Five Tips For Signing Up for Obamacare
Five Tips from Consumer Reports For Navigating the Insurance Marketplace on Healthcare.gov. This information is also useful in signing up on state enrollment sites.
1. Gather your financial information
Prior to signing up gather all the information you’ll be expected to have including:
- Most recent income tax return.
- Recent pay stubs.
- Social Security number.
- Recent bank statement or two.
- Information on other income sources, such as alimony, capital gains., investments, pensions, rental properties, Social Security, and unemployment compensation.
Figure out as best you can your household Modified Gross Income (MAGI) is likely to be for 2014. For that you can use the Consumer Reports cheat sheet that describes exactly how this works. If self-employed, at least a rough idea of what you expect to earn in 2014.
Go to the Kaiser Family Foundation’s subsidy calculator. Fill it out using the MAGI number you calculated. The subsidy it shows you, if any, is given on an annual basis. Divide by 12 to find what it comes to every month.
2. Start browsing.
New on www.HealthCare.gov is a browsing feature that lets you check out different plans before inputting your personal data. On the home page, click on the leftmost medallion that says, “See plans before I apply.” Fill out the requested information and you’ll be able to explore which plans work best for you.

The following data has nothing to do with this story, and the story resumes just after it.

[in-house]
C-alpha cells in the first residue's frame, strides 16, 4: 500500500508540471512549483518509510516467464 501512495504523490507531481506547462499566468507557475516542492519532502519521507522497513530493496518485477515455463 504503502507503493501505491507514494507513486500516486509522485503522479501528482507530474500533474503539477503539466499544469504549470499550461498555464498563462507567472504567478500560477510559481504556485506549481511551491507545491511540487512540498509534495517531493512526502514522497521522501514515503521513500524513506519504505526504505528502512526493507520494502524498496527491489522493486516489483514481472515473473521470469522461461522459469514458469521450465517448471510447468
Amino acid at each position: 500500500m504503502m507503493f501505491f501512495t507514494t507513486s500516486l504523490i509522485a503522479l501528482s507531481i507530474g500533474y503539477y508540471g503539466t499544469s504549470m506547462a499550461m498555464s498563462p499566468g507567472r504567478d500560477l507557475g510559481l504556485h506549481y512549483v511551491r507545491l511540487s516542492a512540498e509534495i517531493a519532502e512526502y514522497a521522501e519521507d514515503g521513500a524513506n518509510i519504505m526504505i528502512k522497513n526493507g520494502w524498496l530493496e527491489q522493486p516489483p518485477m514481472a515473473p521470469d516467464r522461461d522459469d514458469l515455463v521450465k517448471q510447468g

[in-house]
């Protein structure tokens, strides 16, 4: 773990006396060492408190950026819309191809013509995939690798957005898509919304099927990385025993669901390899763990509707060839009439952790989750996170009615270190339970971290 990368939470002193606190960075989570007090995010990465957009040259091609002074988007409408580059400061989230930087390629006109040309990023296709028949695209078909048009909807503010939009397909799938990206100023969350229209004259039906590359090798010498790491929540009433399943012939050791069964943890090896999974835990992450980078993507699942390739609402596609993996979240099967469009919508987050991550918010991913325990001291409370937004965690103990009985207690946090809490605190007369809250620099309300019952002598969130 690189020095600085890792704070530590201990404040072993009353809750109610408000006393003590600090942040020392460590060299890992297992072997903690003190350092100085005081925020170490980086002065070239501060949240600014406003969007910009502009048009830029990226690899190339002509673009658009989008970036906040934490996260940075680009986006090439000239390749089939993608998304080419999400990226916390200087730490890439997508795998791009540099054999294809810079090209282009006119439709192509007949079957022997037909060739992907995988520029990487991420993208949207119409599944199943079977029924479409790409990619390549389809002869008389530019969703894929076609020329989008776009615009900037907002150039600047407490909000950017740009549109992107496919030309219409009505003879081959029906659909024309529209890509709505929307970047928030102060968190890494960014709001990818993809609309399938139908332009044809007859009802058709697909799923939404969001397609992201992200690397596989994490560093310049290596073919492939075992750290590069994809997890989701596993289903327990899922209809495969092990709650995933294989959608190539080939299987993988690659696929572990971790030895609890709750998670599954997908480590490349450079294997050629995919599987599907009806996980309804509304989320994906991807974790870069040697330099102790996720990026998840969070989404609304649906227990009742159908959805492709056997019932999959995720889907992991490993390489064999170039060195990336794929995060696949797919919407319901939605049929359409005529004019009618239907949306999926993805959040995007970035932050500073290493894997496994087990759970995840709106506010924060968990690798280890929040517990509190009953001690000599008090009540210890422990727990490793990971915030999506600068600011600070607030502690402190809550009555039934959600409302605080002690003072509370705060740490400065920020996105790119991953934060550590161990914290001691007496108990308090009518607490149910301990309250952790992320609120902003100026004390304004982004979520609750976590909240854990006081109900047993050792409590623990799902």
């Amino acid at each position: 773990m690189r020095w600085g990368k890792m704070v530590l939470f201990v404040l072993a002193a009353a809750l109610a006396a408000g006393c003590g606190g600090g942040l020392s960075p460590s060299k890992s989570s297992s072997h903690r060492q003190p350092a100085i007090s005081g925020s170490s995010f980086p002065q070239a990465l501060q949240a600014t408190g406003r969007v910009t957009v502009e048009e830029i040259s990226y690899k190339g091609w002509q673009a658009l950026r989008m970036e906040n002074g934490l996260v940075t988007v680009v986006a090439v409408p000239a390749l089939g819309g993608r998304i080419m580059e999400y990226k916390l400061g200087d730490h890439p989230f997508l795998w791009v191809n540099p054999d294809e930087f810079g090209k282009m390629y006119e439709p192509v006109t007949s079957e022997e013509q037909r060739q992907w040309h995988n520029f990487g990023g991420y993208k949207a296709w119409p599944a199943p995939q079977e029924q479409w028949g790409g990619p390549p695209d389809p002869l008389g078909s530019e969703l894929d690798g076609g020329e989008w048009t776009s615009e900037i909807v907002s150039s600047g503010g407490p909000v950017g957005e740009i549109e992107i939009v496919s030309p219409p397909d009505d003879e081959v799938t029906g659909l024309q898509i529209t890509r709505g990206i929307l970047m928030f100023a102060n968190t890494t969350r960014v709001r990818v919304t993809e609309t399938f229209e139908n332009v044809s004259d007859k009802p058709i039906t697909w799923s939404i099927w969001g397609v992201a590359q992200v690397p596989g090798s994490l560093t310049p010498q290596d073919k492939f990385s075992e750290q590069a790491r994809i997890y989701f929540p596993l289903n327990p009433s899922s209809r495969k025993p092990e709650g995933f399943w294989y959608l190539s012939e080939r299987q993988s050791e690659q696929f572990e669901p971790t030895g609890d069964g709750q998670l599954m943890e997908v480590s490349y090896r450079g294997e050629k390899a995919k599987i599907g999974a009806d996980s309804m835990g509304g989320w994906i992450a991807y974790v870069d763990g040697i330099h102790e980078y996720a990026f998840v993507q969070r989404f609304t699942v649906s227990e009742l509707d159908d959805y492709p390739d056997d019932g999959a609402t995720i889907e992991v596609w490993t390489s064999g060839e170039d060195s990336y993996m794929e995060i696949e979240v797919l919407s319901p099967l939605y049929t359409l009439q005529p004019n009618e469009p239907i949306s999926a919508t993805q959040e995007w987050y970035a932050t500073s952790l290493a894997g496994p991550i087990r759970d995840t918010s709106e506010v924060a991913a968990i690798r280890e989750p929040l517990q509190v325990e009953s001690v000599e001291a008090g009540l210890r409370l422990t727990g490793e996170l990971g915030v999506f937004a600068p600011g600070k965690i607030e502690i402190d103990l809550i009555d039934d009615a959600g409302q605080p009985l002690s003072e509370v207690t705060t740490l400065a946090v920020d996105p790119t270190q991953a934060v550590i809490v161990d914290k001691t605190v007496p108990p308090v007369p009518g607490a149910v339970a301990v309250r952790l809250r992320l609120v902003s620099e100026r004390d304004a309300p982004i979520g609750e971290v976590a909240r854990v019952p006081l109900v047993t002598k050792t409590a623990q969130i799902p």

3. If you created an account back in October on Healthcare.gov start over.
Once you’ve decided on a plan, fill out an application.
4. How to unstick your application on Healthcare.gov
- If your problem is at account creation, start over again with a new user name and password.
- If it’s later in the process, hit the new reset button.
- Another option is to contact the HealthCare.gov call center and have a person help unstick your application.
- If you get to the end of the process and actually enroll in a plan, you should see a page where you can pay your first month’s premium. If you don’t see this page, you’re not done.
5. Call the insurance company if you don’t hear back from them within a week.
Once you’ve paid the premium, it’s probably a good precaution to call your chosen plan to verify that you’re enrolled.
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